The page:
But how could she not? Because if she didn't… she'd lose him. Again.

Though why he'd done it still didn't make sense. Yes, he'd been shot in the club. And it did make a horrible kind of sense that he'd had to pretend to fall, to be wounded, to… die. But he hadn't had to *stay* dead!

Yes, maybe she could understand some of what he'd said. Clark, to all intents and purposes, had been shot dead. He couldn't just come strolling into the Daily Planet the next day, exactly as normal, and behave as if nothing had happened. Like he was a… a… vampire, or one of those Immortals from Highlander who just shrugged off fatal injury and went right on living.

He'd seen no other option for himself than to stay dead. The Clark side of him.

And… he'd said it himself… all that was left was Superman.

And that explained so much. His anguish every time he visited her — mourning Clark, yes, but not in the way she'd imagined. Mourning the life he'd lost.

Just what had it been like for him, sitting there at her table talking over the details of her latest investigation, longing to jump in and discuss it with her as he always had, weigh possibilities, suggest solutions… work as they always had. As a team. Together. Partners.

Instead, he'd had to stay detached. Stilted. Giving in just a little to the temptation of his former occupation, his former life, but always preventing himself from going too far. Giving too much away.

Those evenings with her… as reality shifted and adjusted in her head, they took on a new significance. Had they been his only link to the life he'd lost? His only chance to make real, living contact with someone, anyone… a friend? To be a *person* and not a detached automaton of a Superhero?

But he had his parents…

Yes, and Martha and Jonathan Kent were wonderful people. But, much as they were parents she'd always envied Clark, she'd noticed that he and they were very different. He wanted different things out of life, things they didn't always entirely understand, though they always supported him. Maybe she'd been the only person who could offer him a real link, however tenuous, to the life he'd lost…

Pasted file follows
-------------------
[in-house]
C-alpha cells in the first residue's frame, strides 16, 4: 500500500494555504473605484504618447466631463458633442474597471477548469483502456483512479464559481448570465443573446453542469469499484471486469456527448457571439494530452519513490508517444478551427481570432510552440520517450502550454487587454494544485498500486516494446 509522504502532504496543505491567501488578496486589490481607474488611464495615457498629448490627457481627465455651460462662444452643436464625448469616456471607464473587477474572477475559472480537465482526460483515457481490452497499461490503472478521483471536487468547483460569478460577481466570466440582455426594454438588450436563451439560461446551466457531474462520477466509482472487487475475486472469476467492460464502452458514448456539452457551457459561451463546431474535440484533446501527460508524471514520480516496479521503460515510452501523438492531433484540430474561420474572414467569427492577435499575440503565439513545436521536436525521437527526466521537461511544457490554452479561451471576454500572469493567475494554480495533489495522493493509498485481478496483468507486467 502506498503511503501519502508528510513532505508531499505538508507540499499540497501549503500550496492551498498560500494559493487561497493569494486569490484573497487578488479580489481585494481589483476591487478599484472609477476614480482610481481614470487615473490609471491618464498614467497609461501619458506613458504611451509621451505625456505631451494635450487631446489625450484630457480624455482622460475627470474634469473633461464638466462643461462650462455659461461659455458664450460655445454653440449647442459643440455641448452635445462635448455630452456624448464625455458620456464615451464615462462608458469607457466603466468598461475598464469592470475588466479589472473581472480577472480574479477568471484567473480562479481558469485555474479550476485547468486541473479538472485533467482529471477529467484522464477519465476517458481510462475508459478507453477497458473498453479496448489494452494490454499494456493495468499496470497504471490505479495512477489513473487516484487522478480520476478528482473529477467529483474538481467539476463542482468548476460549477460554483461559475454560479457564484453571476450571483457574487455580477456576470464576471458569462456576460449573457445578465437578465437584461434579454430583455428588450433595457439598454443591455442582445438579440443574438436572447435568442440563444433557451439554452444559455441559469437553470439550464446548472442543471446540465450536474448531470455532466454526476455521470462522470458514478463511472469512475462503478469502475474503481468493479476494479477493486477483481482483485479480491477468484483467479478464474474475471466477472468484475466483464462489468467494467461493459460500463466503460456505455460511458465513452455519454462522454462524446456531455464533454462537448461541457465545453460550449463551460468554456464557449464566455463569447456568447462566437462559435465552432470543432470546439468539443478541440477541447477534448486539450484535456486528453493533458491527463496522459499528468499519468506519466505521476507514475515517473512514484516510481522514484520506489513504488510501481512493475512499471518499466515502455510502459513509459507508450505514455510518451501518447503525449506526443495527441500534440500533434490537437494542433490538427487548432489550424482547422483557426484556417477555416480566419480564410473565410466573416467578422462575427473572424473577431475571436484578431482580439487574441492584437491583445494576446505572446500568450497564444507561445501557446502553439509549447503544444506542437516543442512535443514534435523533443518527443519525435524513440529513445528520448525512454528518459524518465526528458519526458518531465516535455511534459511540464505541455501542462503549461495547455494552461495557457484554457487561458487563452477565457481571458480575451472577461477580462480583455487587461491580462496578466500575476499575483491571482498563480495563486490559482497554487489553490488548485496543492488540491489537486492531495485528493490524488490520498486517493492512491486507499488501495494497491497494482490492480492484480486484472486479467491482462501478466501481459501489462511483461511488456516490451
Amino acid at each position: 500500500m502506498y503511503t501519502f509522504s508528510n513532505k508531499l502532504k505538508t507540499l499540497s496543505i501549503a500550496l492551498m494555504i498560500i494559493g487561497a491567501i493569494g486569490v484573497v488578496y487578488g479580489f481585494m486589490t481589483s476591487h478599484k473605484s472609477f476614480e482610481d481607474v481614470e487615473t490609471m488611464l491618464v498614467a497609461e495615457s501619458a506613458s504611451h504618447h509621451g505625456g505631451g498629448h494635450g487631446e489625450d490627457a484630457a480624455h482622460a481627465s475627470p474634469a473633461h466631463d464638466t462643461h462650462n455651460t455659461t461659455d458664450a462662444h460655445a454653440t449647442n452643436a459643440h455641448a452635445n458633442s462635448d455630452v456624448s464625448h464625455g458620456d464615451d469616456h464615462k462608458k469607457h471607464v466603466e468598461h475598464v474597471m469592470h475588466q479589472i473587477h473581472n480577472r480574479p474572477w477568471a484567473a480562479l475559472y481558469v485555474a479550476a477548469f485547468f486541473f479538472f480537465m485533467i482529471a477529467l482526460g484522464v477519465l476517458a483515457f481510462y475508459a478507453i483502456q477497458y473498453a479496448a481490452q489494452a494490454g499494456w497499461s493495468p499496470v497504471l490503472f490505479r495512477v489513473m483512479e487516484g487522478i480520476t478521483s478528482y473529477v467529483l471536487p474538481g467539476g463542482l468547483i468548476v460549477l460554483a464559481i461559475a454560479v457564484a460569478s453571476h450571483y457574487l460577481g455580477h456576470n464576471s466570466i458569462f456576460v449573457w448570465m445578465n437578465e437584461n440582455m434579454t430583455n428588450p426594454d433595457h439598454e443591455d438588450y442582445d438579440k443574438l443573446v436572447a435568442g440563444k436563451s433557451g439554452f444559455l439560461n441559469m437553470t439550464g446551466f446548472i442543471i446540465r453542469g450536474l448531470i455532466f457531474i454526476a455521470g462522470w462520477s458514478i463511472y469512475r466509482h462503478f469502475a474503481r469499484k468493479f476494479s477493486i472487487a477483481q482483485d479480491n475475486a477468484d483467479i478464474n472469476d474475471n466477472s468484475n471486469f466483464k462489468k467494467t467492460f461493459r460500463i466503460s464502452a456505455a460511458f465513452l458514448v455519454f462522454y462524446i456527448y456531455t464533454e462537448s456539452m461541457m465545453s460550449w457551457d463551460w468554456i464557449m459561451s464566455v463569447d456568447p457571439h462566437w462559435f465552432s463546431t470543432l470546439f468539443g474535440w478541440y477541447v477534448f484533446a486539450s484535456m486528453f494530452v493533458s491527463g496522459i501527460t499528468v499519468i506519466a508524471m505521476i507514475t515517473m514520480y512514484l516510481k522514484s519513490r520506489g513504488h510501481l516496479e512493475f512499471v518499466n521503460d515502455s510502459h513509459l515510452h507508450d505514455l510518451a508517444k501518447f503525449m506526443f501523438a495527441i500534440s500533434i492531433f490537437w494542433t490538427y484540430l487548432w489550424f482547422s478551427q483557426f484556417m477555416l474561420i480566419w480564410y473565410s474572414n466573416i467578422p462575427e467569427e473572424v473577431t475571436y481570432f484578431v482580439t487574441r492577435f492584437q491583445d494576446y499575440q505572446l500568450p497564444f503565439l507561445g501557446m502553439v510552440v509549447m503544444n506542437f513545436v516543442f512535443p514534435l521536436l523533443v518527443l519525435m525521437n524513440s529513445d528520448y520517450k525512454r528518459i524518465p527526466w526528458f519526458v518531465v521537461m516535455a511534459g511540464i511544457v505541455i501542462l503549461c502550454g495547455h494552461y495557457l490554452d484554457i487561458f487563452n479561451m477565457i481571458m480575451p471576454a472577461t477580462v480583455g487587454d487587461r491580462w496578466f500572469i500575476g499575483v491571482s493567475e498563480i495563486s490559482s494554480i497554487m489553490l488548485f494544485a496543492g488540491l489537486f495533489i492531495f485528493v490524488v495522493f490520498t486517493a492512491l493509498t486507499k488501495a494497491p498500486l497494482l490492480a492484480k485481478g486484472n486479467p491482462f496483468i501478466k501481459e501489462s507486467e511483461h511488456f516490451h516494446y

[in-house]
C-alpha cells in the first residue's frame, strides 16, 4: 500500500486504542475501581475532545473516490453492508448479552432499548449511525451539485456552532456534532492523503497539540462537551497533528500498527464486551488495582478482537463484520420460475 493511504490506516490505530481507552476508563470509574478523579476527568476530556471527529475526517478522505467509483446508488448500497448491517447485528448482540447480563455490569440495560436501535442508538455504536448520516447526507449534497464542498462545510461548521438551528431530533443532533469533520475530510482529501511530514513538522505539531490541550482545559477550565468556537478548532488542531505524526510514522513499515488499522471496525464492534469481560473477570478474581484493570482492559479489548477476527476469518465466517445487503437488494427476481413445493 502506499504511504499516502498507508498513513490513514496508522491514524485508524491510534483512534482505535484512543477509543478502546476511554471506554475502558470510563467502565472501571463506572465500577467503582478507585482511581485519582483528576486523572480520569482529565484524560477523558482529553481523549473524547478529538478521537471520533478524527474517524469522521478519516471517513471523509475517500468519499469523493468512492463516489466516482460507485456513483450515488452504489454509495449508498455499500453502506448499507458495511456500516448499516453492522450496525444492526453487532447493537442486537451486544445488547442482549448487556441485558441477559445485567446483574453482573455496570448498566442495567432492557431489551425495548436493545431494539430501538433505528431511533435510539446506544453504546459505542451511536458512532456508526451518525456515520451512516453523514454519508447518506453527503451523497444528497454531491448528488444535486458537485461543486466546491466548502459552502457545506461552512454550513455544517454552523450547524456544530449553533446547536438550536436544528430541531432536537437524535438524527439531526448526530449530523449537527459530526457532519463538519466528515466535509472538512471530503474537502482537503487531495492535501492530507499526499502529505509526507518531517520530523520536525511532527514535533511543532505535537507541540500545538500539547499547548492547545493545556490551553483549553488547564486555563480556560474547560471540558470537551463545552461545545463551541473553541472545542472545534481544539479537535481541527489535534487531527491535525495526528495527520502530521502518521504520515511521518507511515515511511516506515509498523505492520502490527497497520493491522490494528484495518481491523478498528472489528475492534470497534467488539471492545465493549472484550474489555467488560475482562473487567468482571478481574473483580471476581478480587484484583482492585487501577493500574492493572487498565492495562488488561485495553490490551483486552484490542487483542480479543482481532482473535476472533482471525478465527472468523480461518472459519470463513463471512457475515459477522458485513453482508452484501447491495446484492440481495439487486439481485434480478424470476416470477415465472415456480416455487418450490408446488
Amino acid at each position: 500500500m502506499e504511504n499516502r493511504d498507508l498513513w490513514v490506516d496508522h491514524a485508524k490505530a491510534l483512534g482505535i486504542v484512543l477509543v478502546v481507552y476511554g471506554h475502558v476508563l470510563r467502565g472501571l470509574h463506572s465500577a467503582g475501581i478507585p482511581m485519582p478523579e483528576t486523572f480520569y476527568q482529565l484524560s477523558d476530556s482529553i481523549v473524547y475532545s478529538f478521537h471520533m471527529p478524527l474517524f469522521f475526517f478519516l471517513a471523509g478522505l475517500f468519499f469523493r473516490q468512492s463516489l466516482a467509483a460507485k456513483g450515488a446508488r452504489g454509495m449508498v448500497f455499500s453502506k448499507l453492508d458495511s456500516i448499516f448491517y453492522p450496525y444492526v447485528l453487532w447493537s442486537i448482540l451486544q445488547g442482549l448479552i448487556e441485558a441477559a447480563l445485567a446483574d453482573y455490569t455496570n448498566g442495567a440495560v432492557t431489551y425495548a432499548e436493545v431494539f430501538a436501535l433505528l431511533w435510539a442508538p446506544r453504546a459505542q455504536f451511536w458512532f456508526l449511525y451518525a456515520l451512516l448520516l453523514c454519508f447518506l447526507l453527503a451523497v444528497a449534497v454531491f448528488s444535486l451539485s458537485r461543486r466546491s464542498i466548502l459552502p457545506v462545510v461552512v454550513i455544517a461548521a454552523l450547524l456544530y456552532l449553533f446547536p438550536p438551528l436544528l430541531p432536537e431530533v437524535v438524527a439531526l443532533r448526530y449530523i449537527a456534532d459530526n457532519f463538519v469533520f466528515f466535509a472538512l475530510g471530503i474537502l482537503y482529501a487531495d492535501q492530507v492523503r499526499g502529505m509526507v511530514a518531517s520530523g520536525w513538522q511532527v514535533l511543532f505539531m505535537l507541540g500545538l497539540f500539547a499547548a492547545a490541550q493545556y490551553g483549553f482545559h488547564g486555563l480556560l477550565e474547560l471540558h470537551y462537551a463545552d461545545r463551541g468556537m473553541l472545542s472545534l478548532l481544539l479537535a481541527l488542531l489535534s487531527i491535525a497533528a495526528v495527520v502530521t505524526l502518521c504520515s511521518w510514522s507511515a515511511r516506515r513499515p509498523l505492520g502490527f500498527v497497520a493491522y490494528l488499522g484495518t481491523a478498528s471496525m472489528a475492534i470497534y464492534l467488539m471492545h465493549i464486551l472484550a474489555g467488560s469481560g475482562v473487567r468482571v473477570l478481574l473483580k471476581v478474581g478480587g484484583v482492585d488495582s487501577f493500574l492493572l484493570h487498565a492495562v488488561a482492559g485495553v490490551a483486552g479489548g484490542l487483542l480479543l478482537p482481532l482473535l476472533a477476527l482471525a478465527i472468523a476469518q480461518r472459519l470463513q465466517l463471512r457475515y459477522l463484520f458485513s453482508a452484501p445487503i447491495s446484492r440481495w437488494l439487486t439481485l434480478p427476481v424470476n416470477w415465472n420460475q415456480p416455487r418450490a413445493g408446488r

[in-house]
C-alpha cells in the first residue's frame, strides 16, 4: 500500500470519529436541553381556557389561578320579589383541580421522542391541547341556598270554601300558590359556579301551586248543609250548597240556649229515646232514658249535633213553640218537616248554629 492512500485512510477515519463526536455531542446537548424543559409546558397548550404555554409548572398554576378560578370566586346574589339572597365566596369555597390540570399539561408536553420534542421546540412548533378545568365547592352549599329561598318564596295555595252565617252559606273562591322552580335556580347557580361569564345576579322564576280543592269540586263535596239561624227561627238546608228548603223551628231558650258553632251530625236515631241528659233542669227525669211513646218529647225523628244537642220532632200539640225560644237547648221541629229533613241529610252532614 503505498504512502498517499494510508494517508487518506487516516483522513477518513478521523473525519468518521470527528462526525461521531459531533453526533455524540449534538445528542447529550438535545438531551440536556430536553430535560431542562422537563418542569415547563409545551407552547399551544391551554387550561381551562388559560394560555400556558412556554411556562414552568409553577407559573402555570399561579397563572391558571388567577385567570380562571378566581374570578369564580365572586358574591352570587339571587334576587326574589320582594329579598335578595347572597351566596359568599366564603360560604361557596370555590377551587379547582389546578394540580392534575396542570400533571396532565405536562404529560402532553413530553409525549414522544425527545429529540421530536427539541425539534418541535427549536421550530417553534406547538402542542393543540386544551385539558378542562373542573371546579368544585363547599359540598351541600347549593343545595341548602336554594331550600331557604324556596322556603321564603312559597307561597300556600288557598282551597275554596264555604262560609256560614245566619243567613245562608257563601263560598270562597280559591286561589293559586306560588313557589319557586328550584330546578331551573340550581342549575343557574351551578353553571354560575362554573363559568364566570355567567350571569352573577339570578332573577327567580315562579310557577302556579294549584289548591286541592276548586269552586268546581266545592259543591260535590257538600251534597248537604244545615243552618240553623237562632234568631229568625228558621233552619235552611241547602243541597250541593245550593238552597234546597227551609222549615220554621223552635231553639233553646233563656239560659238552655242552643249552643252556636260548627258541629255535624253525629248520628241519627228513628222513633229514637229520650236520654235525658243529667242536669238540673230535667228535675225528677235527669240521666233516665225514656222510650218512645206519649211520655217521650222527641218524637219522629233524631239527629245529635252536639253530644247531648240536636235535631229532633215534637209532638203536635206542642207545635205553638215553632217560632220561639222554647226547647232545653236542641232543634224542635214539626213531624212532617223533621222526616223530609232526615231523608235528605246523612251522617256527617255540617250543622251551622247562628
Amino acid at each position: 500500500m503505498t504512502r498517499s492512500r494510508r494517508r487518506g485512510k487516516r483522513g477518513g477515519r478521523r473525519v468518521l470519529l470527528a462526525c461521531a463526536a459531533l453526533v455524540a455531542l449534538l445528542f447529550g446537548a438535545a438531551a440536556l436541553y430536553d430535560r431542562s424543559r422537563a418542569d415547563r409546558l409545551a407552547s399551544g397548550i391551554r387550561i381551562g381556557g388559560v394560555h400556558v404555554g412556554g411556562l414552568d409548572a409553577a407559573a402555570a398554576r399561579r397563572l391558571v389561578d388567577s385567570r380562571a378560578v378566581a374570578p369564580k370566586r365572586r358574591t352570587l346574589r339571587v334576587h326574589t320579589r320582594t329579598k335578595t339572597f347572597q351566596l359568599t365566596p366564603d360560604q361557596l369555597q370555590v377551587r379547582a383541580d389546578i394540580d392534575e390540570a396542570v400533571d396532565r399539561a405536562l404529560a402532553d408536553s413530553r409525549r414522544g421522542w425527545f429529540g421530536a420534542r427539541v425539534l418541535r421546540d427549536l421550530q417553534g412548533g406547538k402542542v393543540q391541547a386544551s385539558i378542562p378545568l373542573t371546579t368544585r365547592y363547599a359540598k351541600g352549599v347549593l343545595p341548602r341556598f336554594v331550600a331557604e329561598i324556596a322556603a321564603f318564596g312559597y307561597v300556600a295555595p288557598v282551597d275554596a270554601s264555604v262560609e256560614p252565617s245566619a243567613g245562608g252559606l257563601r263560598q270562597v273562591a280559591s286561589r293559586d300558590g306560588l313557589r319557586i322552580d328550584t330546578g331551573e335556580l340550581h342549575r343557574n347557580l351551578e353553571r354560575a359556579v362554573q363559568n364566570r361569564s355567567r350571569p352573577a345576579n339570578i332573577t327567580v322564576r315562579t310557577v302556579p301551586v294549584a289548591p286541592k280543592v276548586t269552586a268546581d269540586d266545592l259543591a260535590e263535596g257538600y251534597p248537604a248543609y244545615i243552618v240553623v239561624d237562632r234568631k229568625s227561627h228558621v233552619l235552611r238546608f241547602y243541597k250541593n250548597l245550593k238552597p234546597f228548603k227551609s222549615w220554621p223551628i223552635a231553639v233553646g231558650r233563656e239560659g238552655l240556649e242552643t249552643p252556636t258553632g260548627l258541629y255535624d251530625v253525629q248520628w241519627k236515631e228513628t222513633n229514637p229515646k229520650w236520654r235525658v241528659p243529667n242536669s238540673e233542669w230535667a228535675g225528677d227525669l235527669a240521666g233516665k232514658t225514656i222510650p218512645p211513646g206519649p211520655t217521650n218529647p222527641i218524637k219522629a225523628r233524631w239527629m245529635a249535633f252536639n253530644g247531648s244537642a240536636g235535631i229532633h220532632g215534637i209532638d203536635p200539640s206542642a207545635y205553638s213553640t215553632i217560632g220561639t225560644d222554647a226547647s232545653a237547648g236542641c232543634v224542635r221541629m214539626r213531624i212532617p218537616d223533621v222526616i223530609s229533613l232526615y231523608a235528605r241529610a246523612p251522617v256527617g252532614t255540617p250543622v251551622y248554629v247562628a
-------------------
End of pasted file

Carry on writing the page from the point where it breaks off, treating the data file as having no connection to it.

<Do you ever feel like you're just existing?>

<I feel like I stopped living a long time ago>

Now, those strange statements made perfect sense. He *was* just existing. The way he saw it, he'd stopped living the instant he'd been hit by those bullets, exactly as he would have if he hadn't been invulnerable. His heart might not have stopped beating, but his life had ended all the same.

And that was why he hadn't told her. Because he really believed that he had nothing to offer her any more. Because Superman without Clark Kent was… nobody.

"Clark." She looked up at him. He'd backed away from her and was standing against the wall of a building, watching her, his eyes shadowed. His pose was off-putting; the typical stern Superman stance, arms folded across his chest. Hiding the pain she knew he was feeling inside.

He met her gaze. "It's all right. I know you can't forgive me. I… didn't realise until just now what I did to you, but now that I do… I'll leave you alone. Once I've talked to them — " He jerked his head in the direction of where the reporters still waited, no doubt getting extremely impatient at the delay. " — I'll leave Metropolis and you'll never see me again."

She glared at him. "Don't you *dare*! Clark Kent, if you go out there and… and tell them you're leaving, I'll be on the first plane to Smallville and I'll tell your mother all about it. Everything. Including how much I love you and that you left and broke my… hea…heart."

"Wha…at?" He looked as if he couldn't believe what he'd just heard.

"You heard me, Clark Kent! I love you! I'm in love with you! And you broke my heart once when you died… sorry, when you *pretended* to die, and now you're planning on breaking it all over again by leaving?"

She'd never seen him look so shocked. Even through the tears now streaming down her face, she could see his disbelief.

And then he moved. So fast her brain couldn't process it, he was standing in front of her. And his hands were coming up, trembling, and he was cupping her face. And his mouth was descending and his lips were on hers and… oh god… he was kissing her and she was crying and his face was damp too and he was kissing her…

"Lois. Oh, Lois." Finally, he raised his head and just gazed at her. His palms smoothed her hair. He seemed unable to take his eyes off her. And his voice shook. "Lois, have you any idea how much I love you?"

She sighed and wrapped her arms around his waist. "Not nearly enough, Kent." But there was no sting in her words. "If you loved me as much as you should, you'd have come to me and told me the truth the night you were shot."

There was apology in his gaze. Regret in his eyes. "If I'd known how much it'd hurt you… Lois, I swear, I had no idea how much you… cared. And by the time I began to realise, it was too late. I mean, how could I have told you? There you were, night after night, weeping over that damn photo and all I could do was watch you and try to comfort you, and all the time my heart was breaking because I'd lost me too… What could I have said? After all that time? 'It's okay, Lois, I'm not dead after all. I just came here night after night and watched you grieve for me while I was here all the time'? You'd have…" He trailed off, then whispered, "Killed me."